Recipe by Rare Affaire
This is my re-creation of a fabulous dish of shrimp, scallops and crab that I enjoyed in Northern California almost 40 years ago. It made such an impression on me that I've tried to find someone... anyone... who served it ever since, but with no success. Now, here is my own version that I believe captures the original qualities I've tried so many years to find. A very nice factor with this recipe is you don't need fresh seafood to make it. We live 45 miles from the nearest fresh fish market, so we've learned to not depend on fresh fish for the success of our recipes. If you have access to fresh shellfish for this recipe, it will be even better, but if you need to use IQF seafood, the recipe will work perfectly well if you simply allow your shellfish to thaw gently, either in cold running water, or overnight in the refrigerator. The sauce is not heavy but still rather rich, and will actually thin some as it cooks because the shellfish will give up some of its moisture.
Top Review by Lee C.
I used a good fish stock rather than clam juice as it's hard to get hold of in the UK and expensive when you can get it.<br/><br/>It went down well in this house and has been requested again today, which has prompted me to review it.<br/><br/>Basic dried breadcrumbs were used and the whole dish worked wonderfully.
- 8 ounces bay shrimp (100 count or smaller)
- 8 ounces bay scallops (60-80 count... the small, bite-sized ones, not the big guys)
- 8 ounces lump crabmeat (Dungeness is my favorite and was used in the original, but your region may have something you prefer)
- 4 scallions, sliced very thin (use all the white and as much of the green as you like)
- 1 1⁄2 tablespoons olive oil
- 3 tablespoons Wondra Flour (or you may substitute AP flour)
- 1 cup clam juice (available in bottles or cans near the canned tuna in most stores)
- 2 tablespoons dry white wine
- 2 tablespoons cream
- sea salt, to taste (kosher can be used)
- 1 smidgen cayenne (that's about half a pinch)
- 1 pinch white pepper
- 1 tablespoon flat leaf parsley, minced
- 1⁄4 cup panko breadcrumbs (optional) or 1⁄4 cup Italian seasoned breadcrumbs (optional)
Directions See How It's Made
- Preheat oven to 350 degrees F.
- Heat olive oil in heavy-bottomed sauce pan over medium-low heat.
- Add scallion and a good pinch of salt. Cook about 5 minutes, stirring frequently. Do not allow to brown.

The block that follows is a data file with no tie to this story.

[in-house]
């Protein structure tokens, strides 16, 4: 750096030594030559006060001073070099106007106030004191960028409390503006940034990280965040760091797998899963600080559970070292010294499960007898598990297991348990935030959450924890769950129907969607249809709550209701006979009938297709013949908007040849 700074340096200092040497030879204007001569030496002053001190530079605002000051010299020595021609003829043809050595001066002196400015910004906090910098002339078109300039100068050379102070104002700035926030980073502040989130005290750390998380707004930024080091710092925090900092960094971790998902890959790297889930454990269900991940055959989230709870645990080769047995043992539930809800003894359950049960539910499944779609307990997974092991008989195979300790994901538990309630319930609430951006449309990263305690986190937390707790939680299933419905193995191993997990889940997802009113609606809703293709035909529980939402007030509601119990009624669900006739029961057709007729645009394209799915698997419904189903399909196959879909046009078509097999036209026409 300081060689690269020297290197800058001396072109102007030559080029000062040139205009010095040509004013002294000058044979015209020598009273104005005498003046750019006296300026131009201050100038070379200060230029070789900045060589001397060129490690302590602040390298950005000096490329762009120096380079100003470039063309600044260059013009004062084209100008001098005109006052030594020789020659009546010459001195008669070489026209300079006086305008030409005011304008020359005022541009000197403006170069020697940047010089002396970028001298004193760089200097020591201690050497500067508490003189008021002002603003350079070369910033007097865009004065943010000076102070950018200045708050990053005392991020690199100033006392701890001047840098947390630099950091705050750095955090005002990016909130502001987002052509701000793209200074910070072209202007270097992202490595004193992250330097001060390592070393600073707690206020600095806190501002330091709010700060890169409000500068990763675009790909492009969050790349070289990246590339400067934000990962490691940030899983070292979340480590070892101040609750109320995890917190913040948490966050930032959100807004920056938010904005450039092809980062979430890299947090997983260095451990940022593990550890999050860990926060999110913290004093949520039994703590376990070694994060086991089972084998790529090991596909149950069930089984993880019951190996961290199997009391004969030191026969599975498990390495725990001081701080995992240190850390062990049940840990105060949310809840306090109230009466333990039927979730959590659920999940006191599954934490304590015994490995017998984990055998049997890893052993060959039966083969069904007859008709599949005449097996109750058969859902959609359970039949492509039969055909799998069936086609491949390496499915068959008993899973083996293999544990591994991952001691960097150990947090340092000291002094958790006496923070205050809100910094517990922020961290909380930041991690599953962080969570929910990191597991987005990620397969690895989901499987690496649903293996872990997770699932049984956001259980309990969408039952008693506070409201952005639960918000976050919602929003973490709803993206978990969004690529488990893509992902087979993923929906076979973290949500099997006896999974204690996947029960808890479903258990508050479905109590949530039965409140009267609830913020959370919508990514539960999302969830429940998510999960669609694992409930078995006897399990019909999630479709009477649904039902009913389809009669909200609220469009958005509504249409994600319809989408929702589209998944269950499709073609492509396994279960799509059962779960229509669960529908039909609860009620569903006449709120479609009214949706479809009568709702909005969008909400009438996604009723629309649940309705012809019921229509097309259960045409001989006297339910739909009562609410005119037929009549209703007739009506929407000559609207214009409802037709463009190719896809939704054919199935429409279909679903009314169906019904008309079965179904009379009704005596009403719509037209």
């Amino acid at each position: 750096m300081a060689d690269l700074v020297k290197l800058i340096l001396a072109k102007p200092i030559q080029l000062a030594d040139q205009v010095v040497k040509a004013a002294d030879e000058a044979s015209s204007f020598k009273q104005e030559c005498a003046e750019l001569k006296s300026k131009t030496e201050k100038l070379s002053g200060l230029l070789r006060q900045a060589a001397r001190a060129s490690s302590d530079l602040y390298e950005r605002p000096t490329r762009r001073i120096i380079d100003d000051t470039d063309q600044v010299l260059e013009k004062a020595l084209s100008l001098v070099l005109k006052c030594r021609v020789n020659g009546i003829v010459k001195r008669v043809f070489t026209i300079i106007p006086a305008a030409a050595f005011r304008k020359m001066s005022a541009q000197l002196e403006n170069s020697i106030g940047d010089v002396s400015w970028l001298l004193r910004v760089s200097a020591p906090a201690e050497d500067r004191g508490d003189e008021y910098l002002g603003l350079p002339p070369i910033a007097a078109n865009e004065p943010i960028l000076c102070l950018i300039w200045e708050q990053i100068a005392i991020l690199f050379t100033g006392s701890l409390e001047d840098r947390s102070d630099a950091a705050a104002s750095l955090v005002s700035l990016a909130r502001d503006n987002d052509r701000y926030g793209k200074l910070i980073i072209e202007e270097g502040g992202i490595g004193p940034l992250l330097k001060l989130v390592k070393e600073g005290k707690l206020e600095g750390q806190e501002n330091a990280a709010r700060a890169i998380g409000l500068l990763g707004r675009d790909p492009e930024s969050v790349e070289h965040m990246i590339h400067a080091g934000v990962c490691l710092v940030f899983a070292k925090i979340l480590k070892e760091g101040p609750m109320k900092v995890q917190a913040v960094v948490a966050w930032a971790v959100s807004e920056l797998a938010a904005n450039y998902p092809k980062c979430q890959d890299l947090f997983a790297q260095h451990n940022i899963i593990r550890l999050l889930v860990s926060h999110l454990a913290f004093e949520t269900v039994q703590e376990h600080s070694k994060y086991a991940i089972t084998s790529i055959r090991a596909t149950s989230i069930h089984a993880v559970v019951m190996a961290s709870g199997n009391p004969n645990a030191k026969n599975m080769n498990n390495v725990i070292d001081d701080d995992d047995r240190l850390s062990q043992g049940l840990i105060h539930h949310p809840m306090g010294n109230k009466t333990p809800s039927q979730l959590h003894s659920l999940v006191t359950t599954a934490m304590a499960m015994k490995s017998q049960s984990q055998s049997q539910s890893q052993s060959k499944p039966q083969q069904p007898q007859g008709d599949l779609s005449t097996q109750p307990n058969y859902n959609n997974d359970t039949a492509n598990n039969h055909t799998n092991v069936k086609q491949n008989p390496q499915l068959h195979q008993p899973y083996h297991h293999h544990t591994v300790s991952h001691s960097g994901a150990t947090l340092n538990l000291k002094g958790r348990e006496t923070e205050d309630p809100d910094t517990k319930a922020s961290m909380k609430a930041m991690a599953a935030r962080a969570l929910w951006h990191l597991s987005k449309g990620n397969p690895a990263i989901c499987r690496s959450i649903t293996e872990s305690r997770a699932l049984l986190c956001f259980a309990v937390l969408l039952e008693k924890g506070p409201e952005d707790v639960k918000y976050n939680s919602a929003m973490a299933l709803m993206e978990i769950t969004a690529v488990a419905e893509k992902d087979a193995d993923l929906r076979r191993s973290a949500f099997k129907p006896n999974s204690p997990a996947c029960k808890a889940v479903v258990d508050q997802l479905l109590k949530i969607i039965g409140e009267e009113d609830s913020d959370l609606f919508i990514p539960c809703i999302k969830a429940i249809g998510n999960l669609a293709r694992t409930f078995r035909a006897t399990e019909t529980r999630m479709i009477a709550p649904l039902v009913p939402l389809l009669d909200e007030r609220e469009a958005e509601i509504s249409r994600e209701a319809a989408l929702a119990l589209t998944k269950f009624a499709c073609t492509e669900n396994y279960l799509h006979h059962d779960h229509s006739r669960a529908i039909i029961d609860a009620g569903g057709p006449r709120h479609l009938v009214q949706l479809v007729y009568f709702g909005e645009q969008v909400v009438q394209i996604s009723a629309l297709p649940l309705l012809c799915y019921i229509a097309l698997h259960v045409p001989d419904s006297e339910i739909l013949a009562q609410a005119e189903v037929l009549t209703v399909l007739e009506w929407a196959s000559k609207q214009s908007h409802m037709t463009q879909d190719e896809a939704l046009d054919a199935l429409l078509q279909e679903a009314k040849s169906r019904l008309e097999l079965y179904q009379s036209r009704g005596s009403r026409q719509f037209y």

- Add flour and stir until all oil is absorbed, forming a heavy paste.
- Cook paste (this is a white roux with scallions in it at this stage) for about 2 minutes, stirring constantly to avoid browning.
- Add 1/2 of the clam juice, stirring well to incorporate and avoid lumping.
- Add 1/2 of the clam juice, repeating the process.
- Stir in the wine.
- Stir in the cream.
- Add cayenne and white pepper.
- Bring sauce to a very low simmer. Taste sauce and adjust salt to taste. (I usually add about 1/2 tsp, but salt varies so sneak up on it rather than use more than you like.).
- Test the thickness by dipping a spoon into the sauce and letting it run off. It should be just thick enough to coat and cling to the back of the spoon -- this is called "nappe" (pronounced "na-pay" by my culinary instructor but my college French professor would have said "nap",) in classical cooking. If it is too thick, add a bit more clam juice or cream until you get the desired thickness, and reheat to a very low simmer.
- Add parsley and stir to incorporate.
- Preheat 2 oval ramekins (we use about a 4"x6" size, but any oval large enough to contain 12 oz of seafood will work) by running them under hot water.
- Place 1/2 of shrimp in one end of each ramekin. Place 1/2 of crab in opposite end of each ramekin. Place 1/2 of scallops in the center of each ramekin. (Yes, you want the seafood separated into neat little sections. It works. Trust me.).
- Pour 1/2 of the sauce evenly over the contents of each ramekin. Don't worry if the sauce wants to stick on the top -- it will run down into the seafood as the "casserole" bakes.
- If desired, you can put a thin layer of panko to the top of each ramekin. (This is not how the original was done, but my sister likes a bit of contrast in her textures so I do this when I'm cooking for her as well, and it certainly doesn't hurt anything.).
- Bake for 20 minutes, or until the top begins to show signs of browning. If there is no sign of browning after 20 minutes, raise the shelf and turn your oven to broil. Broil for no more than 5 minutes! This depends on your oven, and if you cook the seafood too long, you will get rubbery seafood.
- Remove from oven and allow to rest for 5 minutes before serving.